Olazabal's proudest moment after unanimous call to lead from front

EUROPEAN golf continues to reap the benefits of the seeds sown by Seve Ballesteros more than 30 years ago.

Following the expansion of the Great Britain and Ireland Ryder Cup team to encompass Europe back in the late 1970s the mercurial Spaniard helped turn the tables on the once-dominant United States.

Some stars of the Ballesteros-inspired era of the 1980s and 1990s have gone on to become Ryder Cup-winning captains with Sam Torrance, Bernhard Langer, Ian Woosnam and Colin Montgomerie all guiding continental Europe to victory in the biennial match.

And it was no surprise yesterday that the line of succession continued when Ballesteros's countryman and former playing partner Jose Maria Olazabal was the man tasked with defending the Samuel Ryder trophy at Medinah, Illinois, in September 2012.

"I let him know that I was going to be the next captain, and he was delighted," said Olazabal, of a conversation he had with a player with whom he forged one of the greatest Ryder Cup pairings.

"We joked about a couple of things on the phone, maybe applying some of his theories of'97, separating the beds and things like that."

As Ballesteros broke new ground by being the first continental player to play on the team in 1979 – alongside Antonio Garrido – so he was the first non-Briton to captain the side in 1997.

Olazabal becomes the third continental European to lead the side.

His selection as the man to succeed Montgomerie following the Scot's triumph at an emotionally-charged Celtic Manor last October was unanimous.

The Ryder Cup committee did not even meet to discuss the appointment.

The seven-time Ryder Cup player is, like the captains who have gone before him in recent years, a proven winner.

He won the US Masters twice and claimed 29 tournament victories worldwide, including four regular US PGA Tour events. He has also played on three victorious Ryder Cup teams spanning 19 years.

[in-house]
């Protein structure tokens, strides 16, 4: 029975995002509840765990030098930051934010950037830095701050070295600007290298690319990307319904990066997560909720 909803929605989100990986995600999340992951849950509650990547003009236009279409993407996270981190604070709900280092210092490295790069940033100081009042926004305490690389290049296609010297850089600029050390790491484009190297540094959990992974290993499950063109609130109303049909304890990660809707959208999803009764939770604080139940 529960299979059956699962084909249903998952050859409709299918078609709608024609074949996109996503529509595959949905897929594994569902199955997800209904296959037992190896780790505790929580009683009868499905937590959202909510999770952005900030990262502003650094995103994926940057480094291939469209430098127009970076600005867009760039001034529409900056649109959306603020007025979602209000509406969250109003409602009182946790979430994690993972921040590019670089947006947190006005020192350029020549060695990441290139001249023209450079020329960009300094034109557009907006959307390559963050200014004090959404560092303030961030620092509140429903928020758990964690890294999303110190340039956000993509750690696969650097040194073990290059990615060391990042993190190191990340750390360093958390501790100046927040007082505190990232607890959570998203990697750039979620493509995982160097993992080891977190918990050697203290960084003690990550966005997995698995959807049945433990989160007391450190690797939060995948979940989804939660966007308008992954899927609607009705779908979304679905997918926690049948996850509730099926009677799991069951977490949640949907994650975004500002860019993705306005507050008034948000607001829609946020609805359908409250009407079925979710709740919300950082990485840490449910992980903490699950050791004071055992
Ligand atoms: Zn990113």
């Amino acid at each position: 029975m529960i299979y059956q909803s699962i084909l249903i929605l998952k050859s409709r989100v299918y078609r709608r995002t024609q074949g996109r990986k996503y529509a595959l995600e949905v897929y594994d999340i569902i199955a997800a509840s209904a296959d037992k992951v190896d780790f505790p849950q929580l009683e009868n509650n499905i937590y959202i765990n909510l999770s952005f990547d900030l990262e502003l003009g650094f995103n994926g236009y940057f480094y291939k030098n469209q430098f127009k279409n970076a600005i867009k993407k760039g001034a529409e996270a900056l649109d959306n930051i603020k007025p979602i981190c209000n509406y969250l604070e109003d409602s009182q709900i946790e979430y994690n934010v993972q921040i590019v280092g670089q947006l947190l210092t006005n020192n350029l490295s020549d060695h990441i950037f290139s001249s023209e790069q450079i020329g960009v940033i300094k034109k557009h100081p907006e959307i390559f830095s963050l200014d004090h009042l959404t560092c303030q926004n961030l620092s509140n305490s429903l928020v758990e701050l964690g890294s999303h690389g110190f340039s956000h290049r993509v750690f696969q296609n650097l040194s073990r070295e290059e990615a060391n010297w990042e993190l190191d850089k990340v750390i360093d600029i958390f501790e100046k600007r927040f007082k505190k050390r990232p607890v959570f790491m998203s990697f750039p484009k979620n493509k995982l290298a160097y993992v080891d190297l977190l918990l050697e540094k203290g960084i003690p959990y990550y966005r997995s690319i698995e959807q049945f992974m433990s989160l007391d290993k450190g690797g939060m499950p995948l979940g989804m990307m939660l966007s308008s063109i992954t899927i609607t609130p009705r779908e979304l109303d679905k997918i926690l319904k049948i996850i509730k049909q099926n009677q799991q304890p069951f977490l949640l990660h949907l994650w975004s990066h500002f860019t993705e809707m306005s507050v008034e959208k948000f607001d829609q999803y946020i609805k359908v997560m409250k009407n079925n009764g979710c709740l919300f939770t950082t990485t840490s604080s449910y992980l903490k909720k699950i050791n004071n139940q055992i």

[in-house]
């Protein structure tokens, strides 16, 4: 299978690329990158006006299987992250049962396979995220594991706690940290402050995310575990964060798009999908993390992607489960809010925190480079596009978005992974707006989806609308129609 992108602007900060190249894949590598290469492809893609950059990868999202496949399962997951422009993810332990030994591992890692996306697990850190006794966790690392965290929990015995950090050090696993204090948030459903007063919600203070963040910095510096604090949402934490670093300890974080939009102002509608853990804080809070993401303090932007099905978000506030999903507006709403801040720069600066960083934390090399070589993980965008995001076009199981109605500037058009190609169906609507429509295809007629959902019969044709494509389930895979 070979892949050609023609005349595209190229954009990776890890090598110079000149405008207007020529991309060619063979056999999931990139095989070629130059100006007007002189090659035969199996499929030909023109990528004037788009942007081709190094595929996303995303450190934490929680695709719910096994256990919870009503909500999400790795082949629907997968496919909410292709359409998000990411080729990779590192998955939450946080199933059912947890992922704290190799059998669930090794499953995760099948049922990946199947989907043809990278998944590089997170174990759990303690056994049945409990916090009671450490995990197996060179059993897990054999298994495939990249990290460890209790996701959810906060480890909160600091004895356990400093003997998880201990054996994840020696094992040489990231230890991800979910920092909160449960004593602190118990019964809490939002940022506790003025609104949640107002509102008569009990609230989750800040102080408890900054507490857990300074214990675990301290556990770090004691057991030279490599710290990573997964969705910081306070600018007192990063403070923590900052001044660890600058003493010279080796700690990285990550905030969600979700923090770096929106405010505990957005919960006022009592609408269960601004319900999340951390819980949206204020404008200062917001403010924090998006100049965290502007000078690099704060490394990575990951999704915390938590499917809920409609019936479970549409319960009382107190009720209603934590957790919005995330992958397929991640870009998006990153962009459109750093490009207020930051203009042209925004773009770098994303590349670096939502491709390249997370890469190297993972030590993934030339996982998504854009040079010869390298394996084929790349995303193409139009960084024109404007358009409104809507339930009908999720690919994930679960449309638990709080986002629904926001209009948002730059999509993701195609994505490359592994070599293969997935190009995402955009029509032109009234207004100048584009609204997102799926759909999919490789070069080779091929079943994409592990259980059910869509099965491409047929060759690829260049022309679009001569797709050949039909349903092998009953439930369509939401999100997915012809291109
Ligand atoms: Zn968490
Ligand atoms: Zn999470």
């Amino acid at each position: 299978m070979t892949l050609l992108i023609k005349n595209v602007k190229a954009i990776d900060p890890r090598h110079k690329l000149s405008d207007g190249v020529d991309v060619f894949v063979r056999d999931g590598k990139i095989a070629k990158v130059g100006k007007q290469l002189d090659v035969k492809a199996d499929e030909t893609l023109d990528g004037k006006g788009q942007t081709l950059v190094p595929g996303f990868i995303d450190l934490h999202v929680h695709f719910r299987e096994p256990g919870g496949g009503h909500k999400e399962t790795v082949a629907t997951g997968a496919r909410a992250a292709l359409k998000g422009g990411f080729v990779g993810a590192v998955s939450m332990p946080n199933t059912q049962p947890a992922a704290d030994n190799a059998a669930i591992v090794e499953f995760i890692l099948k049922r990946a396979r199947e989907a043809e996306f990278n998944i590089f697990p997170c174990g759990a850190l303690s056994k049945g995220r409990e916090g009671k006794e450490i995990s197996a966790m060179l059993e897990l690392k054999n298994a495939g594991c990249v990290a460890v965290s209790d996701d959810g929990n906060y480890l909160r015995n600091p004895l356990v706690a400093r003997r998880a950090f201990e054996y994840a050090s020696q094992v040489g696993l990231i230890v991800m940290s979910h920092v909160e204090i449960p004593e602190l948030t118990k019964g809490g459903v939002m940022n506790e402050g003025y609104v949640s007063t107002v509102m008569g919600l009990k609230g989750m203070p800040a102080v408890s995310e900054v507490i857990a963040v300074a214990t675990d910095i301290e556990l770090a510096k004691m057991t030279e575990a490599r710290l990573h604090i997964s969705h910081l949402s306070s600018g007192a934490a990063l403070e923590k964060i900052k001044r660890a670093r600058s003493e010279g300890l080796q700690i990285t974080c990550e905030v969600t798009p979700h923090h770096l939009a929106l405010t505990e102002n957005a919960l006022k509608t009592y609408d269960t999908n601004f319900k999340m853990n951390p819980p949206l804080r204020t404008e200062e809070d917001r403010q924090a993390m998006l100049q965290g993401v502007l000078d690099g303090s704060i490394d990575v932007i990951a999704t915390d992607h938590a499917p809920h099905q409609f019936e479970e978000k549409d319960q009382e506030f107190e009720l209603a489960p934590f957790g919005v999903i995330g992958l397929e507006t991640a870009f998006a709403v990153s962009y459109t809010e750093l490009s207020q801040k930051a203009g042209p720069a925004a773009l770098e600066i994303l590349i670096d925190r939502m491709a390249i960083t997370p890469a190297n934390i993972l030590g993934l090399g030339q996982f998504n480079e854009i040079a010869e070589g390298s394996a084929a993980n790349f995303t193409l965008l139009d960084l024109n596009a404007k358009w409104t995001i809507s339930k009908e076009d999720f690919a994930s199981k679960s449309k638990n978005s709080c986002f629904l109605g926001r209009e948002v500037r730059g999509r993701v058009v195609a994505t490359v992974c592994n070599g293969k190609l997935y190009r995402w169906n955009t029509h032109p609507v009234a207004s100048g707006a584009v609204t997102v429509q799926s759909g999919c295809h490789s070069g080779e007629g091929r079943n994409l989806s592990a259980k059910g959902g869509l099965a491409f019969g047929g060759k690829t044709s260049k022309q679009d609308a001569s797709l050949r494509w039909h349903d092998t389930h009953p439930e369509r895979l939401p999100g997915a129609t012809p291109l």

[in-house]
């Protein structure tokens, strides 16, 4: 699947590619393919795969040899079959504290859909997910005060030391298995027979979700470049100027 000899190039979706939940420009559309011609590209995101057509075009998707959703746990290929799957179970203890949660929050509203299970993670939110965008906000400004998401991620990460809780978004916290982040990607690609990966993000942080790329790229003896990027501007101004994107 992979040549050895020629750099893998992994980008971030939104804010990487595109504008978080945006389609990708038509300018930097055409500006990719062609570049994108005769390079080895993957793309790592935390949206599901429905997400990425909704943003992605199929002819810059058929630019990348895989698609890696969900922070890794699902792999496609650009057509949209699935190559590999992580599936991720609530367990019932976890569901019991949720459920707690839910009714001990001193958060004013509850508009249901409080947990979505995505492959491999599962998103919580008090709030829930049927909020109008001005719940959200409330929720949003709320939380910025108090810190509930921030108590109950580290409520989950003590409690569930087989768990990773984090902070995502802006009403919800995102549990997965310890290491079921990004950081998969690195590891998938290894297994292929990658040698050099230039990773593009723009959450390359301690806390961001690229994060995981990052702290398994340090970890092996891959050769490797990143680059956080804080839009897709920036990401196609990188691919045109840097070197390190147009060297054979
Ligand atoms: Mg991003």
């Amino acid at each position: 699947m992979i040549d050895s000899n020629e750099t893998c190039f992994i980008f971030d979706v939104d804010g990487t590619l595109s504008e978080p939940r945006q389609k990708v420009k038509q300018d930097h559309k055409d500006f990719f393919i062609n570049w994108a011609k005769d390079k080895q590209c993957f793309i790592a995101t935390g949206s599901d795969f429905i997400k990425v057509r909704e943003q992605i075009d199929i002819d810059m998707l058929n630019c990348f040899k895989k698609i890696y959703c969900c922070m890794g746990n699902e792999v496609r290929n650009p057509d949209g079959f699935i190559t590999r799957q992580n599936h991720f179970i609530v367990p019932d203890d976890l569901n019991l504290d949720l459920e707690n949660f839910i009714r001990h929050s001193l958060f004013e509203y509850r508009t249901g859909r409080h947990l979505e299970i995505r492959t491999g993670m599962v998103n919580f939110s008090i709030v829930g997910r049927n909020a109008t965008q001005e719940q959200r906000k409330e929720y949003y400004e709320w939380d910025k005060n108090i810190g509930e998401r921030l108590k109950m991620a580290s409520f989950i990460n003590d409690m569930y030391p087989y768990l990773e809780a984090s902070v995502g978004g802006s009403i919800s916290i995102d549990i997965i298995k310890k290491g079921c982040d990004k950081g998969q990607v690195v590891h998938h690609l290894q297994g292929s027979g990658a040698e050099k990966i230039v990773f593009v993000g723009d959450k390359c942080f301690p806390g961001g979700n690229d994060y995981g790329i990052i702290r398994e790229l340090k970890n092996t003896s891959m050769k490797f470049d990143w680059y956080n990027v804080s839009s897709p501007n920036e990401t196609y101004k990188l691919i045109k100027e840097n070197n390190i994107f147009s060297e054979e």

He has experienced the highs and lows of the sport's biggest team event, with his three Cup wins.

For the last two matches, the 44-year-old served as vice-captain, first to Nick Faldo in the defeat at Valhalla, then to Montgomerie at Celtic Manor.

The qualities he brings to the role as a person were underlined yesterday by Denmark's Thomas Bjorn, who is the chair of the selection committee.

He talked of Olazabal's passion for the Ryder Cup – think of the dance of delight he performed at Muirfield Village in 1987 – the regard in which he is held by his fellow players, and his accessibility to fellow continental players who might be rookies.

When Montgomerie plucked him from a marketing role at Celtic Manor to assume the responsibilities of a vice-captain, Olazabal helped coax Italian rookies Edoardo and Francesco Molinari and Swede Peter Hanson into contributing vital points and half-points to the European cause.

Although unassuming on the course, Olazabal is also one of the loudest voices in the team room, which is so often where a united Europe have gained a psychological advantage to take out onto the course.

At Valhalla, it was he who delivered the inspirational speeches and not captain Faldo.

The only question marks remain over his health. Olazabal has already fought back from a foot injury to win a second green jacket, but in recent years has suffered from rheumatism and only competed three times last year.

However, defiantly and dutifully despite his continuing battle with illness, he plans to play more frequently over the next 20 months to retain the close bond and links with the players he may be captaining at Medinah, a relationship that is so often regarded as crucial for a non-playing captain.

Speaking yesterday in Abu Dhabi, where this week's tournament marks the first of four in the gulf region – of which Olazabal will contest all four – the Spaniard described his emotions at being named European captain.

"The two Masters wins at Augusta National are the highlight of my playing career, but this is my proudest moment," said Olazabal.

"Representing Europe in the Ryder Cup has given me so much enjoyment, so to be named the European Ryder Cup captain is something very special and I am looking forward to the next 20 months before we reach Medinah.

"Without question, the Ryder Cup has given me many memorable times, especially with Seve from the moment we were first partners in 1987 and Europe won in America for the first time. We were unbeaten in 1989 and 1991 and we won our last match together in 1993.

"It was also a wonderful experience to be involved as a vice-captain with Nick Faldo and then again with Colin Montgomerie. I've learned a lot along the way and, linked to my own experiences, I look forward to drawing on all that knowledge with the aim, of course, of keeping the Cup in our possession.

"We all know the Ryder Cup is one of the most exciting and important competitions in the golfing calendar and that it always inspires team members and spectators alike, but there is nothing like holding that trophy at the end of the week.

"I have accepted the captaincy, but I think my desire to keep playing is known by everyone. This (Abu Dhabi Championship) is the first of four tournaments in succession.

"But I want to stress it is a great honour to become the European Ryder Cup captain and I will be committed to getting everything right in the build-up to the 2012 match."